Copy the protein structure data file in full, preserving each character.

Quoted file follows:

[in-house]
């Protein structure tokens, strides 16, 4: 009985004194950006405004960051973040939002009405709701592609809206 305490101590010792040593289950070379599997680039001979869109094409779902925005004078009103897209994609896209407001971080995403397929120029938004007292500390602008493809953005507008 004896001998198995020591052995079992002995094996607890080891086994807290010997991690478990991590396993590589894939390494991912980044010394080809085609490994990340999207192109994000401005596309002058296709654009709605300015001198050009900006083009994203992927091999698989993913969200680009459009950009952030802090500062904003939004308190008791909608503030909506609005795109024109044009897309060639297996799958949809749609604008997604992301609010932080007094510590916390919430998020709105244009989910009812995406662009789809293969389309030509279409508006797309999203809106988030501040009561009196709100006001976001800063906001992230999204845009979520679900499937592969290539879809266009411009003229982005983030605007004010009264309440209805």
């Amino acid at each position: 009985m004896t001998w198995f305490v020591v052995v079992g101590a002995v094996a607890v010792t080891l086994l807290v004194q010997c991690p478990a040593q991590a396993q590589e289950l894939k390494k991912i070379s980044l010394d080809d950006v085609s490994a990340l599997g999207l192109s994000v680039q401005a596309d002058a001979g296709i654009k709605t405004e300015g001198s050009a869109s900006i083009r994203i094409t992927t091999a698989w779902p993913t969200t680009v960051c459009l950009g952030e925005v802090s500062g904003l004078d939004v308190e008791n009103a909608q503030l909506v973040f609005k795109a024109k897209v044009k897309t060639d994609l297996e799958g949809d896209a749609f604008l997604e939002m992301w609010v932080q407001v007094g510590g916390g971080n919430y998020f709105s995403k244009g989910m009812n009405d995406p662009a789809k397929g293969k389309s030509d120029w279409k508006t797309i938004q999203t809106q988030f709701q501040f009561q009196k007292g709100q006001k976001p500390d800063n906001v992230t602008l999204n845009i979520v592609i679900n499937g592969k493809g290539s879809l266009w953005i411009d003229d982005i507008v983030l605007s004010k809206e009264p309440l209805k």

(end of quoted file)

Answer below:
[in-house]
């Protein structure tokens, strides 16, 4: 009985004194950006405004960051973040939002009405709701592609809206 305490101590010792040593289950070379599997680039001979869109094409779902925005004078009103897209994609896209407001971080995403397929120029938004007292500390602008493809953005507008 004896001998198995020591052995079992002995094996607890080891086994807290010997991690478990991590396993590589894939390494991912980044010394080809085609490994990340999207192109994000401005596309002058296709654009709605300015001198050009900006083009994203992927091999698989993913969200680009459009950009952030802090500062904003939004308190008791909608503030909506609005795109024109044009897309060639297996799958949809749609604008997604992301609010932080007094510590916390919430998020709105244009989910009812995406662009789809293969389309030509279409508006797309999203809106988030501040009561009196709100006001976001800063906001992230999204845009979520679900499937592969290539879809266009411009003229982005983030605007004010009264309440209805």
């Amino acid at each position: 009985m004896t001998w198995f305490v020591v052995v079992g101590a002995v094996a607890v010792t080891l086994l807290v004194q010997c991690p478990a040593q991590a396993q590589e289950l894939k390494k991912i070379s980044l010394d080809d950006v085609s490994a990340l599997g999207l192109s994000v680039q401005a596309d002058a001979g296709i654009k709605t405004e300015g001198s050009a869109s900006i083009r994203i094409t992927t091999a698989w779902p993913t969200t680009v960051c459009l950009g952030e925005v802090s500062g904003l004078d939004v308190e008791n009103a909608q503030l909506v973040f609005k795109a024109k897209v044009k897309t060639d994609l297996e799958g949809d896209a749609f604008l997604e939002m992301w609010v932080q407001v007094g510590g916390g971080n919430y998020f709105s995403k244009g989910m009812n009405d995406p662009a789809k397929g293969k389309s030509d120029w279409k508006t797309i938004q999203t809106q988030f709701q501040f009561q009196k007292g709100q006001k976001p500390d800063n906001v992230t602008l999204n845009i979520v592609i679900n499937g592969k493809g290539s879809l266009w953005i411009d003229d982005i507008v983030l605007s004010k809206e009264p309440l209805k």